Opeth - Sorceress
Released 30/09/2016


Opeth - Sorceress While Stockholm's Opeth have their roots in Death Metal there has always been more to their sound than that. Fusing progressive stylings and acoustic folk into their sound they have always stood out from the crowd. Since 2011's Heritage, band leader and main songwriter Mikael Akerfeld has increasingly indulged his love of 70's music, forsaking the death grunts of yore that peppered their songs. That's not to say the band aren't still capable of making heavy music but Akerfeld has broadened his songwriting horizons considerably.


Consider Sorceress's opening track, Persiphone. Part Blackmore's Night medieval madrigal, part haunting ballad. Guest vocalist Pascale Marie Vickery's spoken words glide serenely through the music. A subdued start but the pace picks up with the funky, Hammond driven title track. The organ eventually gives way to crunching riffs and skittering rhythms making a strong opening salvo. Akerfeld admits he has been listening to lots of old Jazz and that influence has left it's fingerprints all over this track and demonstrates Mikael's ever expanding musical palette.

The songs on Sorceress are all very different from each other but the album feels very cohesive nonetheless. I felt that Opeth's last album, 2014's Pale Communion, was very flat and one dimensional in it's songwriting and sound. Every track had a very similar feel which made it hard to hear any standout moments. This album avoids that trap by shooting off in all directions. Every track here is memorable in its own way.

This is an album that wears it's influences on its sleeve. There's the Cream-like Strange Brew which tips a nod to messers Clapton, Bruce and Baker and is a powerful, fuzzy blast late 60's rock. There's the Jethro Tullisms of Will O The Wisp and the mystic indo-eastern flavour of The Seventh Sojourn which brings to mind Zeppelin's Kashmir as well as the Moroccan music from Page and Plant's Unledded. The tranquil Sorceress 2 could sit comfortably on either of Steven Wilson's last couple of albums. Despite these obvious reference points they have been assimilated in a Borg-like fashion and Opeth make them all their own.

I also hear shades of Deep Purple in many of these tracks, especially with the interplay between the guitars and keyboards. There are places where they echo the sublime dueling between Blackmore and Lord, sometimes battling against each other, sometimes complimenting each other. This is most obvious on Crysalis which contains an exquisite guitar solo by Åkesson that is immediately followed by a keyboard solo of which the late Jon Lord would have been proud.

Proving my point about Opeth still being able to do heavy are the aforementioned Crysalis and penultimate track Era. Arriving on a tidal wave of pounding drums, the propulsive songs charge out of the speakers at breakneck speed. Crysalis is one of the best songs Mikael has written in a long time and Era isn't far behind. The band clatter away breathlessly as harmonious vocals slide over the top of both compositions. Crysalis waxes and wanes, eventually blossoming to a quiescent climax whilst Era doesn't let up in it's angled attack, ending with a screaming solo.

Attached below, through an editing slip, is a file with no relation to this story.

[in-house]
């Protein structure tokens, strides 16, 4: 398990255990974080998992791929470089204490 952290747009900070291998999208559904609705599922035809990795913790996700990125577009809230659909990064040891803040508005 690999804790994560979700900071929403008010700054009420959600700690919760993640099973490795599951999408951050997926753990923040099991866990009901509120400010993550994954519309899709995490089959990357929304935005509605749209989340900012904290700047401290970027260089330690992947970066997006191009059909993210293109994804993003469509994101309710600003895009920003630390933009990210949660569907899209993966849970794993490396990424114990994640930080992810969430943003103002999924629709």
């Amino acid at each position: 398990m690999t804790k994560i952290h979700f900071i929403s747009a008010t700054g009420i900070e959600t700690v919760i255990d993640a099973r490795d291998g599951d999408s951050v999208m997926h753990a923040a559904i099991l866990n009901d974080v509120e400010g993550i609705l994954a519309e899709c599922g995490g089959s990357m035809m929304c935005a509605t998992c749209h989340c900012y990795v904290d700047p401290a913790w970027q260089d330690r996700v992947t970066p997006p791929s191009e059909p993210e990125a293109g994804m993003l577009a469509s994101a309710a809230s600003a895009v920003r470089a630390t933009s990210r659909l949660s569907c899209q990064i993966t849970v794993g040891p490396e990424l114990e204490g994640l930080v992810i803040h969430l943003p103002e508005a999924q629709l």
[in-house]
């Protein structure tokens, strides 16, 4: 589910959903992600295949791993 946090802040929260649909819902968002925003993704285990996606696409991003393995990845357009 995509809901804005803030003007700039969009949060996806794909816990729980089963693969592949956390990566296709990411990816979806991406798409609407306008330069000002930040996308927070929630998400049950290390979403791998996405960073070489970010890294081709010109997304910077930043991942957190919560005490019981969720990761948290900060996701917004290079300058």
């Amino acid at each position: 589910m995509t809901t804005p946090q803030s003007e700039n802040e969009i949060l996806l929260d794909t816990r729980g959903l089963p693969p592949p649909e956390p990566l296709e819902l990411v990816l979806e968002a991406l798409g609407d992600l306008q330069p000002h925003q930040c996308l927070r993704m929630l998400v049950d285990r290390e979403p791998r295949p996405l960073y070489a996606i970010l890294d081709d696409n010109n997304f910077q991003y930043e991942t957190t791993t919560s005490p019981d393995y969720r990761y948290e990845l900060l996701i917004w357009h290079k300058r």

Despite line-up changes Opeth have always been musically very proficient but having a stable band for the last five years has benefitted this album. There's a feeling the members are more used to working with each other now. Akerfeld and Fredrik Åkesson supply superb guitar work throughout the album, both acoustic and electric. There's some fluid soloing, solid rhythm work and a lot of creative riffs. Keyboard player Joakim Svalberg really comes into his own on this album. He conjures up a wide range of sounds and tones, often taking the lead musically while the rhythm section of Martín Méndez on bass and drummer Martin Axenrot provide a solid foundation for the rest of the band. Mention should also be made of Wil Malone's string arrangements which add another dimension where they are used. I have seen debate about the production on Sorceress but to my (somewhat cloth) ears it sounds fine. There's a clarity and warmth about Tom Dalgety's production and mixing which again harks back to the 70's and is far better than his work on Pale Communion, although this could well be down to the superior material he had to work with.

Mikael has a enchanting singing voice and his vocals simply drip with emotion, utilising a wide range of clean singing from spectral whisper to full on rock God roar. There are some gorgeous harmonies too as he is ably backed up by Joakim. As with many Opeth releases the lyrics are obliquely poetic. However  it is obvious that this album deals with betrayal, mistrust, lies, lost love and emotional pain. There are catchy lyrics throughout, many of which will become lodged firmly in your head like the chorus from The Wilde Flowers; "Blinding light and the flames grow higher, Searing skin on the funeral pyre." However if you have the CD version of the album you will be taking to the Internet to actually read the lyrics as the hand drawn caligraphy in the booklet, while a nice idea, is all but illegible. The best thing about the packaging is Travis Smith's gorgeous Peacock feasting on human flesh cover art (mmmm, scrummy!).

The album concludes as it started with Persiphone  (Slight Return) as Vickery whispers an end to the album. The magical lure of Sorceress is so great that it's hard not to press play again and resample its array of glittering beauties. I enjoyed Heritage but Pale Communion became almost a chore to listen to and I was concerned that Akerfeld and company would never reach the lofty heights which they regularly achieved in the past. I need not have worried as with Sorceress Opeth have shown they still have the thaumatergy to make very special music.

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